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A Better Partnership

August 2016

Aug 2016
05
August 05, 2016

Trial Courts must provide spoken instructions to juries

The Michigan Court of Appeals held that trial courts are required to provide juries with spoken instructions of the elements of a charged crime.  In People v. Traver, No. 325883, the defendant appealed his convictions for assault with a dangerous weapon (felonious assault) and possession of a firearm during the commission of a felony (felony-firearm).  Defendant contended that although the trial court provided the jurors with written instructions reciting the elements of the charged offenses, it failed to read aloud the elements of the two counts on which he was found guilty.  Defendant further complained that the instructions as given were defective.  The Court of Appeals agreed, and reversed defendant’s convictions and remanded for a new trial.
 

Aug 2016
04
August 04, 2016

COA: Three year limitations period governs plaintiff's discrimination claims

In Major v. Village of Newberry, No. 322368, the Court of Appeals held that a three-year limitation period is applicable to recover damages for injury to a person, despite a shorter limitations period being set forth by the Equal Employment Opportunity Commission (EEOC) and Michigan’s Department of Civil Rights (MDCR).  Furthermore, the court held that evidence of direct statements and affidavits are sufficient for age and sex discrimination claims to survive summary disposition.

Aug 2016
04
August 04, 2016

COA – Boat seller is no longer an "owner" after delivery of title to a purchaser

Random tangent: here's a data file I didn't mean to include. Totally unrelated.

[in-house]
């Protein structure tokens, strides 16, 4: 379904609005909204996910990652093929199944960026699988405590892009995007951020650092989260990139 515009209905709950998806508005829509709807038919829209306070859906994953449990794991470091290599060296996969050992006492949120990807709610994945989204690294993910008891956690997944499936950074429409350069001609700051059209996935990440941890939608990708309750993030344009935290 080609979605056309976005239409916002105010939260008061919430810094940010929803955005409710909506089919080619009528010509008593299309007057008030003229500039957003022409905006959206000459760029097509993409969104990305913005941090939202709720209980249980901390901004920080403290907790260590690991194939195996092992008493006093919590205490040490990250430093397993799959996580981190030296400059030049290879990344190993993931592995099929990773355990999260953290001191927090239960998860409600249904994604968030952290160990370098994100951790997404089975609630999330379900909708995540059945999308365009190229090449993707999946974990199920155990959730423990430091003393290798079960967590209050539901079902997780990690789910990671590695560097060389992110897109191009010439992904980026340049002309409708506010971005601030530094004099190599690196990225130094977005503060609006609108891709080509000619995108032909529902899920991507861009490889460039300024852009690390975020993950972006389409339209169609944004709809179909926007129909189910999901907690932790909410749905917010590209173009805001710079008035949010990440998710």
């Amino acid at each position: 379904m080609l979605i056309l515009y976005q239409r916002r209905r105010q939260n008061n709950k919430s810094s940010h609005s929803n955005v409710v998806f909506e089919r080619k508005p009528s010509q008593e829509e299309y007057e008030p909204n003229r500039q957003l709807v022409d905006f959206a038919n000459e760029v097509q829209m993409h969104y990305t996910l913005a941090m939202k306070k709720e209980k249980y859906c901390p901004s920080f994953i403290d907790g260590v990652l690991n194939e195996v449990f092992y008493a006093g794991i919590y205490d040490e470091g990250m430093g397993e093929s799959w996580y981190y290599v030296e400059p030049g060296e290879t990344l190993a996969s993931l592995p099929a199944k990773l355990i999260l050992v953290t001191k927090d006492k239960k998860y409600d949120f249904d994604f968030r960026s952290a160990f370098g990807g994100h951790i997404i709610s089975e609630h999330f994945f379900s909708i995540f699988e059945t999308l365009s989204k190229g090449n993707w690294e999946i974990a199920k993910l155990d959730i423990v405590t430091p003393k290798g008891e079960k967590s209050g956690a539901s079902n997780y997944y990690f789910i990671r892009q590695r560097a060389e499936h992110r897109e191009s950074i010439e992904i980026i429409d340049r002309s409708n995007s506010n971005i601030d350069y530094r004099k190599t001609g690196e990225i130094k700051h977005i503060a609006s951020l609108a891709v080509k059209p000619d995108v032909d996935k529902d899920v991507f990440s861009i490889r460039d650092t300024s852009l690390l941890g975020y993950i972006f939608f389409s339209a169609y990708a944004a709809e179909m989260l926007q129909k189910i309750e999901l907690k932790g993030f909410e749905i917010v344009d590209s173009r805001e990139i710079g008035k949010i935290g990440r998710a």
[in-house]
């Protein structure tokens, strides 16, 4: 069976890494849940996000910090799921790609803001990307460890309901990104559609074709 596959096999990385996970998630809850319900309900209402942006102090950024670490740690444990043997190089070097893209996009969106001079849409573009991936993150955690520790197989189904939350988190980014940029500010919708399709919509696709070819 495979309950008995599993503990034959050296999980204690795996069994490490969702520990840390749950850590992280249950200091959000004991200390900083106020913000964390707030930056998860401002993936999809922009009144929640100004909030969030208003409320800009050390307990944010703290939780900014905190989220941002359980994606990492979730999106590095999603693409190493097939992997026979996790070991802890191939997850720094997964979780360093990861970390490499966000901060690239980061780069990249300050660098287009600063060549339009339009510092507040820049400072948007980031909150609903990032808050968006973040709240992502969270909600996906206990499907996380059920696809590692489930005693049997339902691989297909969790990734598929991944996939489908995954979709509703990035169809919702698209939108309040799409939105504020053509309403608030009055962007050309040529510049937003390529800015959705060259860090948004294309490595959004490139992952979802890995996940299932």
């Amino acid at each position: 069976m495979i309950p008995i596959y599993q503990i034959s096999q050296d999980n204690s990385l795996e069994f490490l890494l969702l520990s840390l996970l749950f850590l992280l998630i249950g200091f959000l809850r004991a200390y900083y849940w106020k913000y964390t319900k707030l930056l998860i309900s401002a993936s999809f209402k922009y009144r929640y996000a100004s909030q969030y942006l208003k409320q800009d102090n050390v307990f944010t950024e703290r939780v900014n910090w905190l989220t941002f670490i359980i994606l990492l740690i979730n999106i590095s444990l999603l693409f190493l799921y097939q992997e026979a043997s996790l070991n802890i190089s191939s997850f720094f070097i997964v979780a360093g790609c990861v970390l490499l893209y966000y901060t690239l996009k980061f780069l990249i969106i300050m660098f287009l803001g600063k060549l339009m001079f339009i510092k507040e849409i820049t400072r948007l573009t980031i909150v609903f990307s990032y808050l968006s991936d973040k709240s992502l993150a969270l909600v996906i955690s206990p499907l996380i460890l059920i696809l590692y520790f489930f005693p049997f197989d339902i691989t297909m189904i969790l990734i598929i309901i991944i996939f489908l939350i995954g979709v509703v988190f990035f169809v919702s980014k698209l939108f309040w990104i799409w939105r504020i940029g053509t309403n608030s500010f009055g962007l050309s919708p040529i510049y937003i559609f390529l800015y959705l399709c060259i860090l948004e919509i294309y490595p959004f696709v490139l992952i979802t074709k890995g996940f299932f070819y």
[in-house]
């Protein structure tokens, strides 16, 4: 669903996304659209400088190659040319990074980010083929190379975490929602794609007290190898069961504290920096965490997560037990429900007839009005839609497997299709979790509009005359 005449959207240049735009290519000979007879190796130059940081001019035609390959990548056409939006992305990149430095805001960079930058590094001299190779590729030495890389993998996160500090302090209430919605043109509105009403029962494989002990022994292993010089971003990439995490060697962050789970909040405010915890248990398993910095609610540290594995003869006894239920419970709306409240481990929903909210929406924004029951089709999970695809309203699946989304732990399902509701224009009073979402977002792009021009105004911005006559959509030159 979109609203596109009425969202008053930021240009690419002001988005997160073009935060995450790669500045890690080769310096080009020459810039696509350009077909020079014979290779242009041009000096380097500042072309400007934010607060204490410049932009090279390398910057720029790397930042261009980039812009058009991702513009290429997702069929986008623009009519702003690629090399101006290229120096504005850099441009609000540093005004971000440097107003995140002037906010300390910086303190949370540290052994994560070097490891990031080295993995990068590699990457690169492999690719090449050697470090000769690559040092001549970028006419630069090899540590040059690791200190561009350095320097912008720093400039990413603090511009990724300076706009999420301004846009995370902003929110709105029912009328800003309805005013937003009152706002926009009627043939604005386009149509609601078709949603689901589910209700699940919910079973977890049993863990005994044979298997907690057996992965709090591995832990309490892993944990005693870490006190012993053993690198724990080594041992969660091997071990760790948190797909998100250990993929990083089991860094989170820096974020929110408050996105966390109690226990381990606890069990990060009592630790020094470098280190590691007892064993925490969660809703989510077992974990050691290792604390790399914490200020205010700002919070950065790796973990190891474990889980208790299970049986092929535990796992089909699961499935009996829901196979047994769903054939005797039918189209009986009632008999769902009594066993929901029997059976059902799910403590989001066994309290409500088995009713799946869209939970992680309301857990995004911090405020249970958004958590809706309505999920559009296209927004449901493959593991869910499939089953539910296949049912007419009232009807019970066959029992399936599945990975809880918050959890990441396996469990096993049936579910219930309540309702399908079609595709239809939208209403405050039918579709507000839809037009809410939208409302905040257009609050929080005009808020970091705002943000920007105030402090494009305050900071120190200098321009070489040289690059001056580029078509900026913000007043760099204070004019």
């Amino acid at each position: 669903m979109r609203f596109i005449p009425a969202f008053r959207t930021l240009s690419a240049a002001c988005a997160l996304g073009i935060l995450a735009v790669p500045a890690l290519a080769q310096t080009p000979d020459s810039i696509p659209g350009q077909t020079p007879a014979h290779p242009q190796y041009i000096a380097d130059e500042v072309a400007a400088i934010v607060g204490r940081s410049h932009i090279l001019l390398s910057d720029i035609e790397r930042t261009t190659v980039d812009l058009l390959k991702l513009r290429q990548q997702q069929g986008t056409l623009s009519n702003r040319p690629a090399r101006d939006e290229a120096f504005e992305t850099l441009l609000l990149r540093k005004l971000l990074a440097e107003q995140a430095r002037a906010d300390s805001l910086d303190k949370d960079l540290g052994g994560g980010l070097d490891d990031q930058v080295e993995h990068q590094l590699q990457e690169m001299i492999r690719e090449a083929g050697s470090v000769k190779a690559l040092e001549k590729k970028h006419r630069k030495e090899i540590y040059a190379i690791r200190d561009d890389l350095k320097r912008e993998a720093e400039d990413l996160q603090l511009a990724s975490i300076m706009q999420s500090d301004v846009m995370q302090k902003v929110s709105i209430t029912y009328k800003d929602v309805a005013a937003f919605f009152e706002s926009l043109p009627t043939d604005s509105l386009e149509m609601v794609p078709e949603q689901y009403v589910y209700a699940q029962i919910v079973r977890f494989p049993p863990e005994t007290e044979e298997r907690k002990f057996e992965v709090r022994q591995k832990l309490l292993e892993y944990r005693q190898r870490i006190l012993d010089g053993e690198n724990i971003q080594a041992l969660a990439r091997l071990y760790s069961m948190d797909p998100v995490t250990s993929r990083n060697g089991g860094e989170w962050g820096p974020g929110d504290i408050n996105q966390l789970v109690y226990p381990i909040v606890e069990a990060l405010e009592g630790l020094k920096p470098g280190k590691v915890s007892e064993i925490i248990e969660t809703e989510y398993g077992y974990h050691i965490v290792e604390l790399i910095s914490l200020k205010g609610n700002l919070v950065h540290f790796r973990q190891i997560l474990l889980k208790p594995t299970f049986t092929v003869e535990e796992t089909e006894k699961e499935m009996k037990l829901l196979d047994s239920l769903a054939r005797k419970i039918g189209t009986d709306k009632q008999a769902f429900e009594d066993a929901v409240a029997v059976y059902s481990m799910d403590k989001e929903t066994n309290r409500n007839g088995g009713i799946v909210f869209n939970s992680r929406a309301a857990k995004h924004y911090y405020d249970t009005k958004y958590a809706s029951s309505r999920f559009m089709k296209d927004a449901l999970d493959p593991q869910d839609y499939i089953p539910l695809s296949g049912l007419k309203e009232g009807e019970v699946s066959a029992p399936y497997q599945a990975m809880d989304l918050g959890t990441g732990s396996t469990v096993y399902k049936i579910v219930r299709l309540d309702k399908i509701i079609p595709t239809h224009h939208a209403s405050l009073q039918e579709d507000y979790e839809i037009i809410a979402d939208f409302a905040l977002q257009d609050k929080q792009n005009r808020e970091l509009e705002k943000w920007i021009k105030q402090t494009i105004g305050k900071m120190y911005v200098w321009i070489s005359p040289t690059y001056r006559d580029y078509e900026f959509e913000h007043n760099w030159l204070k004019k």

In Williams v. Kennedy, No. 325267, the Michigan Court of Appeals held that the seller of a boat does not qualify as an “owner” during the period after the seller delivered the certificate of title to the purchaser but before transfer of title has been registered with the Secretary of State.

Aug 2016
04
August 04, 2016

COA: Michigan's civil forfeiture scheme is unconstitutional as applied to a claimant could not afford to post bond to challenge forfeiture

In In re Forfeiture of 2000 GMC Denali and Contents, No. 328547, the Court of Appeals held a claimant’s due process rights were violated where she was unable to contest the government’s seizing and resulting forfeiture of her property because she could not afford to post the bond required by civil forfeiture statute.  While the Court held that the statute was not unconstitutional on its face, as applied to the claimant, the civil forfeiture scheme operated to deprive her of a significant property interest without first affording her the opportunity for a hearing.

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